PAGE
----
- Echinopsis multiplex (Pfeiff.) Zucc. ex Pfeiff. & Otto: is too closely related and similar to E. oxygona to warrant any specific rank, but flower-tube enlarged above, its scales distant, large. Distribution: Southern Brazil.
- Echinopsis oxygona (Link) Zucc. ex Pfeiff.: stems 8-14 cm thick, 20-30 cm tall, slightly clumping, has night-blooming, pink flowers. Flower-tube slender its scales numerous, small. Distribution: Bolivia, Argentina, Uruguay, Paraguay and Southern Brazil.
- Echinopsis paraguayensis Mundt ex F.Ritter: Stems thinner and longer (5-9 cm thick, 20-50 cm long) very free clumping. Ribs 8-12. Distribution: Guairá and adjacent areas, Paraguay.
Notes: The cacti that love hawkmoths pollination.
Many species of cacti utilize hawkmoth pollination and depend on hawkmoths for successful seed production. This species (Sphingophilous plants) are easily recognized for the white trumpet nocturnal flowers (e.g., Echinopsis multiplex, Acanthocereus tetragonus, and Hylocereus hundatus) whereas others are more tubular (species of Selenicereus and Stenocereus eruca). It is unlikely that only one moth species is pollinating only one flower species, so there will be mixed pollen grains of many species on the insect. That notwithstanding, hawkmoths are credited as fairly reliable long-distance cross-pollinators because they are able to carry even small amounts of pollen to isolated, self-incompatible plants in tropical areas to produce fruits with viable seeds.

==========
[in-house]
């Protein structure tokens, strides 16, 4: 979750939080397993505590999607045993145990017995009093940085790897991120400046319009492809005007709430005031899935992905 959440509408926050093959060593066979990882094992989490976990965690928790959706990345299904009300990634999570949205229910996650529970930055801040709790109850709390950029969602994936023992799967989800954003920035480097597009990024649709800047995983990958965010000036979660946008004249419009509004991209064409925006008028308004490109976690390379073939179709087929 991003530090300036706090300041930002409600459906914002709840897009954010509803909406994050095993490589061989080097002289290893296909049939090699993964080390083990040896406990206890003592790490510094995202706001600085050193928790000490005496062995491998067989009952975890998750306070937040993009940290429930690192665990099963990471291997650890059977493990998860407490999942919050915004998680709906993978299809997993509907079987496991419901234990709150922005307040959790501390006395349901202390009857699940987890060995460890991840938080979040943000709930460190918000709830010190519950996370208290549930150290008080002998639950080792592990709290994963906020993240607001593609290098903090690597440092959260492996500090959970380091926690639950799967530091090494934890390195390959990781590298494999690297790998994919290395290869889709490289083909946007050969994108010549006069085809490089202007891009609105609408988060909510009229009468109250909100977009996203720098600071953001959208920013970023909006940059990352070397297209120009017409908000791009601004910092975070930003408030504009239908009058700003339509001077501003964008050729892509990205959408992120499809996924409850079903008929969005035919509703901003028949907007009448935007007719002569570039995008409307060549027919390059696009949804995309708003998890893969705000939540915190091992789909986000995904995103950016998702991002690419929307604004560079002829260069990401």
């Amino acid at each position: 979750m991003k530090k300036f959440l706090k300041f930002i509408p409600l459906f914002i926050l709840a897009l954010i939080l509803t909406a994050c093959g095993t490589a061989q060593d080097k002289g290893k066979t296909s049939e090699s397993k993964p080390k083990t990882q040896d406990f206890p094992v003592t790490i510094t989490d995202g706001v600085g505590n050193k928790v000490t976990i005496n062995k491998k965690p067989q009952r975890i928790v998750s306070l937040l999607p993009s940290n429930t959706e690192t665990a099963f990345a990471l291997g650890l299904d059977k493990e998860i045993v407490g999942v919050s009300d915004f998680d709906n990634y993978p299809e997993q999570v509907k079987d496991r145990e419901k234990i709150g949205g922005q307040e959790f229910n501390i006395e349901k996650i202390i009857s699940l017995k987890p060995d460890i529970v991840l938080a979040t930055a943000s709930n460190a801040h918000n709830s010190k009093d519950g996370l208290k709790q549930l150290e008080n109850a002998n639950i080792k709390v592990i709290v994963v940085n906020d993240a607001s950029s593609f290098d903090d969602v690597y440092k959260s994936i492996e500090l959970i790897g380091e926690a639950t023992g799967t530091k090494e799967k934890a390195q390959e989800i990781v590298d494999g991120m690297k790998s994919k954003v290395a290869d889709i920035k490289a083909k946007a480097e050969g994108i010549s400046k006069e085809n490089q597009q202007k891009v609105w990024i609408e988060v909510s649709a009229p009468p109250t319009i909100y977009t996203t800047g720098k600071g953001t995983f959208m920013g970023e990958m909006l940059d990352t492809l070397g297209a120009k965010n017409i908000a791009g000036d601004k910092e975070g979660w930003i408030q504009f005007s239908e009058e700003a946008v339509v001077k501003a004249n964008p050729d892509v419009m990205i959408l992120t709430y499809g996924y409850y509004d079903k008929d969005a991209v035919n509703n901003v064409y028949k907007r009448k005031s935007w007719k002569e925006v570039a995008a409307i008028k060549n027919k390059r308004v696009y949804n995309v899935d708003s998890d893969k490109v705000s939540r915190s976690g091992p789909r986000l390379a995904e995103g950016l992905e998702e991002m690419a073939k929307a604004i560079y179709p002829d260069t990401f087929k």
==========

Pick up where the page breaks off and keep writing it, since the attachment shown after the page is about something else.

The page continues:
Sphingophilous flowers are largely unused by other classes of pollinators. These nocturnal flowers are unavailable to day-active pollinators until the next morning, and, in fact, bees of various types sometimes arrive during morning hours to accomplish an even higher level of pollination success.
Bibliography: Major references and further lectures
1) Edward Anderson “The Cactus family” Timber Press, Incorporated, 2001
2) James Cullen, Sabina G. Knees, H. Suzanne Cubey "The European Garden Flora Flowering Plants: A Manual for the Identification of Plants Cultivated in Europe, Both Out-of-Doors and Under Glass" Cambridge University Press, 11/Aug/2011
3) David R Hunt; Nigel P Taylor; Graham Charles; International Cactaceae Systematics Group. "The New Cactus Lexicon" dh books, 2006
4) Friedrich Ritter "Kakteen in Südamerika: Ergebnisse meiner 20jährigen" Volume 2, Argentinien/Bolivien, Volume 2 Selbstverlag, 1980
5) Curt Backeberg “Die Cactaceae: Handbuch der Kakteenkunde,” Volume 2 G. Fischer, 1959
6) Curt Backeberg: “Descriptiones Cactearum Novarum.” 1957
7) Walter Rausch “Lobivia: The Day Flowering Echinopsidinae from a Geographical Distribution Point of View” Volumes 1-3 R. Herzig, 1975
8) Urs Eggli, Leonard E. Newton “Etymological Dictionary of Succulent Plant Names.” Springer, Berlin/Heidelberg 2010.
9) N. L. Britton and J. N. Rose “The 'Cactaceae', Descriptions and Illustrations of Plants of the 'Cactus' Family” volume 3 Carnegie Institution, 1922.
10) John Borg "Cacti: a gardener's handbook for their identification and cultivation" Blandford P., 1970
11) H. Peter Loewer “The Evening Garden” Macmillan Pub., 1993
12) Vera Higgins “Cactus Growing for Beginners” Blandford Press, 1964
13) Willy Cullmann, Erich Götz (Dozent Dr.), Gerhard Gröner “The encyclopedia of cacti” Timber Press, 1987
14) Haustein, Erik. “Der Kosmos-Kakteenführer.” Kosmos / Gesellschaft der Naturfreunde., Stuttgart, 1983